Not sheepish, but individ-ewe-al (livredor) wrote,
Not sheepish, but individ-ewe-al
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Book: The labyrinth makers

Author: Anthony Price

Details: (c) 1970 Anthony Price; Pub Futura Publications 1979; ISBN 0-7088-1496-4

Verdict: The Labyrinth Makers is a highly enjoyable thriller.

Reasons for reading it: rysmiel thought I might like Price, based on my reaction to Le Carré.

How it came into my hands: Present from rysmiel

The Labyrinth Makers is a rollicking good read. The characterization is beautiful, the story is fast-paced and exciting, and the puzzle element reveals just the right amount of information at the right pace. I really like Audley as a character and as a detective. I am taken with the idea of having a protagonist who specializes in the backroom side of intelligence, and the book is particularly successful in presenting drama that is exciting to read about but thoroughly unpleasant to live through and not in any way glamourized. Audley is also convincingly good at what he does without even the slightest tendency towards Sue-ism; he has weaknesses, some that he is aware of and some that are only obvious to the reader. It's almost heresy to say it, but I think I could more easily fall for him than Wimsey, the ultimate literary crush object of women like me. Similarly I very much enjoyed the portrayal of his relationship with Faith, and Faith as a character generally.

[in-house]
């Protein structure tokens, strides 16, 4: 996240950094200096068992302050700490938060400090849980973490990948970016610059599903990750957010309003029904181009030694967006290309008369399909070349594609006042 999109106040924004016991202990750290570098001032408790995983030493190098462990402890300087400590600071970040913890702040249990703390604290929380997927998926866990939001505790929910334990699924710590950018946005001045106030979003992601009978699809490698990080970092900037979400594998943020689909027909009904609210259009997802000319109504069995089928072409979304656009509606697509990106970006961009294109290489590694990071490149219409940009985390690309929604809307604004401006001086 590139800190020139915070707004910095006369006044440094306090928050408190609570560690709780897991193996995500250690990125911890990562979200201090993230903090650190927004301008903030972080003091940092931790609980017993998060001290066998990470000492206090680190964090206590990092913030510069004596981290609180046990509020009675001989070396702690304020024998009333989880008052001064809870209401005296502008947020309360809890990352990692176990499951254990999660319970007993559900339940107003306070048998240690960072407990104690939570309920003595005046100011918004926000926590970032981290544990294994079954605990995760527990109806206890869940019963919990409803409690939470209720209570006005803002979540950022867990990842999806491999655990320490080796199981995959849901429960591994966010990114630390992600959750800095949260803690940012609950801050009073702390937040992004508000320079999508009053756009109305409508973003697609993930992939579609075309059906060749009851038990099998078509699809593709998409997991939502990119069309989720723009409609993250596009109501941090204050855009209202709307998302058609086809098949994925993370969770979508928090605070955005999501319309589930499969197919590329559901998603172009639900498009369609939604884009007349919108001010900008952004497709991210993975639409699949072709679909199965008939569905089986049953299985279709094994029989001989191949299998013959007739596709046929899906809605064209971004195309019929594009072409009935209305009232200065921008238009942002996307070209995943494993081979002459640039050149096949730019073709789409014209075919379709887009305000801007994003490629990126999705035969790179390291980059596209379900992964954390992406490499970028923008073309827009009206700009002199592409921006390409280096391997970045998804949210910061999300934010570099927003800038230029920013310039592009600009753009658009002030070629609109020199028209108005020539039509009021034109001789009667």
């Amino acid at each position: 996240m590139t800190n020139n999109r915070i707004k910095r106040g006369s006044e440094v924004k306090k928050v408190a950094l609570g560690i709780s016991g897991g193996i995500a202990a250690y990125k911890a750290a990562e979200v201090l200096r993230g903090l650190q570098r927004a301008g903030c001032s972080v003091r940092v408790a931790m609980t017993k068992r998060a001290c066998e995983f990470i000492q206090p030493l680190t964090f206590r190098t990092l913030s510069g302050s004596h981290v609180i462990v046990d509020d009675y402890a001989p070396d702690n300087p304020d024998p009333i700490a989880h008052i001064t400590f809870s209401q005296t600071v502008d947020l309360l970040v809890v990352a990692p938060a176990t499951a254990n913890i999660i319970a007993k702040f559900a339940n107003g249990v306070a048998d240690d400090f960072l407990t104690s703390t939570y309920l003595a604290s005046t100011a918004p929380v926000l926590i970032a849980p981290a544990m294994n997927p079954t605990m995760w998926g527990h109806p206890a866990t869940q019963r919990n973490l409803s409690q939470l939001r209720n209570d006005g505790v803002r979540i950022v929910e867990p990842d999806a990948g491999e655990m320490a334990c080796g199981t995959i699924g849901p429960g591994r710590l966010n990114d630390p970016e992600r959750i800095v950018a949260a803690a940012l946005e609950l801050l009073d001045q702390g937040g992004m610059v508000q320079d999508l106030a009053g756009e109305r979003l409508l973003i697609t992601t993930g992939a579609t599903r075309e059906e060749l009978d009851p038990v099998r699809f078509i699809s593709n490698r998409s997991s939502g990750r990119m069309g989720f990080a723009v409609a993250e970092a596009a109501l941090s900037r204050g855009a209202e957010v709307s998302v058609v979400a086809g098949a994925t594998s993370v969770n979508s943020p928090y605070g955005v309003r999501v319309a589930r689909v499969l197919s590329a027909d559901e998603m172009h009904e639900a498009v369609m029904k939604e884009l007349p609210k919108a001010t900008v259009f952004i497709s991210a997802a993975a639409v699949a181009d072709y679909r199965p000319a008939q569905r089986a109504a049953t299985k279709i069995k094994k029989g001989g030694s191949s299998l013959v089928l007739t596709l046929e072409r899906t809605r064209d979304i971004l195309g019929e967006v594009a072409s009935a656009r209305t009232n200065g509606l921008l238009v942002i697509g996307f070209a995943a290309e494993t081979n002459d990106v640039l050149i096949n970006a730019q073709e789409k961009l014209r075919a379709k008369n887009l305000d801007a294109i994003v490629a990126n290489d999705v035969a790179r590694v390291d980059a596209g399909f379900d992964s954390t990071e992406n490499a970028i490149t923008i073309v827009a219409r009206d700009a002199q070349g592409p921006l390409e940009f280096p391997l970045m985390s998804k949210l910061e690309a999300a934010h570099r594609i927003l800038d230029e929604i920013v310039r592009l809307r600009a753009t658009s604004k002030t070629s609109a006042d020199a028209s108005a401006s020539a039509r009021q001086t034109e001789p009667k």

The Labyrinth Makers doesn't quite measure up to the creepiness of the intricate multiple-crossing and ensuing paranoia of Le Carré. But it's not far off, and in every other respect it's superior. Because of the excellent characterization I cared more about the resolution of the situation and about the "good guys" winning, but another thing I really appreciated was the moral complexity, the way that the question of who the good guys are is actually discussed in character, and the fact that the various characters have various motivations for the decisions they make. Another strength of tLM is the clear sense of the political reality of the precise time of writing; the range of attitudes towards the Soviet Union are really plausible (not that I'm an expert on the Cold War).

The prose is not outstanding, but it's not bad either. I don't think I've ever read anything in this sort of genre that I've enjoyed as thoroughly as tLM, though. It's successful as a story, really par excellence.
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